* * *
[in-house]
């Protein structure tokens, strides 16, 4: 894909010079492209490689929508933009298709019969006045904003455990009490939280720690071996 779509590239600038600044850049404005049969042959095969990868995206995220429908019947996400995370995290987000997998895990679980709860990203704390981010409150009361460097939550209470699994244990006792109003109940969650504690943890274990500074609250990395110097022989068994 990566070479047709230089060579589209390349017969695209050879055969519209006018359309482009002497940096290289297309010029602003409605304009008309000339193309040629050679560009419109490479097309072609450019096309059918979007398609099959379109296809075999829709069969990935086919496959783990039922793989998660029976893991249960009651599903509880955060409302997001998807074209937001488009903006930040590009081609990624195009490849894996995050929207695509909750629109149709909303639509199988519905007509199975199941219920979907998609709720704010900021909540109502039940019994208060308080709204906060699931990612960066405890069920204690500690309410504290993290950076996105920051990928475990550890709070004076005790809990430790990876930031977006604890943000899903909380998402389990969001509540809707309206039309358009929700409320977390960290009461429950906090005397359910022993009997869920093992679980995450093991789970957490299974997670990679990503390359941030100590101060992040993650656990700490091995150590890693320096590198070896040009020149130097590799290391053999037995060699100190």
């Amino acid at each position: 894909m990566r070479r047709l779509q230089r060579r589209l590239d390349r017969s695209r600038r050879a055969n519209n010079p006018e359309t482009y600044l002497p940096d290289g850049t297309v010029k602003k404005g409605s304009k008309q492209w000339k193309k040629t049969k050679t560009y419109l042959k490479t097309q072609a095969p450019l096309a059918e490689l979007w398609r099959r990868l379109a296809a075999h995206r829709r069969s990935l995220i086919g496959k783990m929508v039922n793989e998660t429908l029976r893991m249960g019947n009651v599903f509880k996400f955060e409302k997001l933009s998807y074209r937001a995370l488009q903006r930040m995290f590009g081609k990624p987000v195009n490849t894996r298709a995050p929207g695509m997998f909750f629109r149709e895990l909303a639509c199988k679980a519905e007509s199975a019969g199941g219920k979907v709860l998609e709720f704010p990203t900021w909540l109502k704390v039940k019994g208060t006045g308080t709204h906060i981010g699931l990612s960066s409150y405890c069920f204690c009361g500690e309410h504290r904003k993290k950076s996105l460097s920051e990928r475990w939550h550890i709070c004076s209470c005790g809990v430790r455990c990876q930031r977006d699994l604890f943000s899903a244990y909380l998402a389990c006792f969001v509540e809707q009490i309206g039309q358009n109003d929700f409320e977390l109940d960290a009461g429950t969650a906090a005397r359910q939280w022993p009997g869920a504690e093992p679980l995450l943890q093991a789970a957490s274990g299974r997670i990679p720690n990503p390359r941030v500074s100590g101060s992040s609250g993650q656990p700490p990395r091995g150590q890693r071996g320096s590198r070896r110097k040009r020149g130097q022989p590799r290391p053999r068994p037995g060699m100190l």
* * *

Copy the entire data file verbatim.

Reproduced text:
[in-house]
């Protein structure tokens, strides 16, 4: 894909010079492209490689929508933009298709019969006045904003455990009490939280720690071996 779509590239600038600044850049404005049969042959095969990868995206995220429908019947996400995370995290987000997998895990679980709860990203704390981010409150009361460097939550209470699994244990006792109003109940969650504690943890274990500074609250990395110097022989068994 990566070479047709230089060579589209390349017969695209050879055969519209006018359309482009002497940096290289297309010029602003409605304009008309000339193309040629050679560009419109490479097309072609450019096309059918979007398609099959379109296809075999829709069969990935086919496959783990039922793989998660029976893991249960009651599903509880955060409302997001998807074209937001488009903006930040590009081609990624195009490849894996995050929207695509909750629109149709909303639509199988519905007509199975199941219920979907998609709720704010900021909540109502039940019994208060308080709204906060699931990612960066405890069920204690500690309410504290993290950076996105920051990928475990550890709070004076005790809990430790990876930031977006604890943000899903909380998402389990969001509540809707309206039309358009929700409320977390960290009461429950906090005397359910022993009997869920093992679980995450093991789970957490299974997670990679990503390359941030100590101060992040993650656990700490091995150590890693320096590198070896040009020149130097590799290391053999037995060699100190």
């Amino acid at each position: 894909m990566r070479r047709l779509q230089r060579r589209l590239d390349r017969s695209r600038r050879a055969n519209n010079p006018e359309t482009y600044l002497p940096d290289g850049t297309v010029k602003k404005g409605s304009k008309q492209w000339k193309k040629t049969k050679t560009y419109l042959k490479t097309q072609a095969p450019l096309a059918e490689l979007w398609r099959r990868l379109a296809a075999h995206r829709r069969s990935l995220i086919g496959k783990m929508v039922n793989e998660t429908l029976r893991m249960g019947n009651v599903f509880k996400f955060e409302k997001l933009s998807y074209r937001a995370l488009q903006r930040m995290f590009g081609k990624p987000v195009n490849t894996r298709a995050p929207g695509m997998f909750f629109r149709e895990l909303a639509c199988k679980a519905e007509s199975a019969g199941g219920k979907v709860l998609e709720f704010p990203t900021w909540l109502k704390v039940k019994g208060t006045g308080t709204h906060i981010g699931l990612s960066s409150y405890c069920f204690c009361g500690e309410h504290r904003k993290k950076s996105l460097s920051e990928r475990w939550h550890i709070c004076s209470c005790g809990v430790r455990c990876q930031r977006d699994l604890f943000s899903a244990y909380l998402a389990c006792f969001v509540e809707q009490i309206g039309q358009n109003d929700f409320e977390l109940d960290a009461g429950t969650a906090a005397r359910q939280w022993p009997g869920a504690e093992p679980l995450l943890q093991a789970a957490s274990g299974r997670i990679p720690n990503p390359r941030v500074s100590g101060s992040s609250g993650q656990p700490p990395r091995g150590q890693r071996g320096s590198r070896r110097k040009r020149g130097q022989p590799r290391p053999r068994p037995g060699m100190l």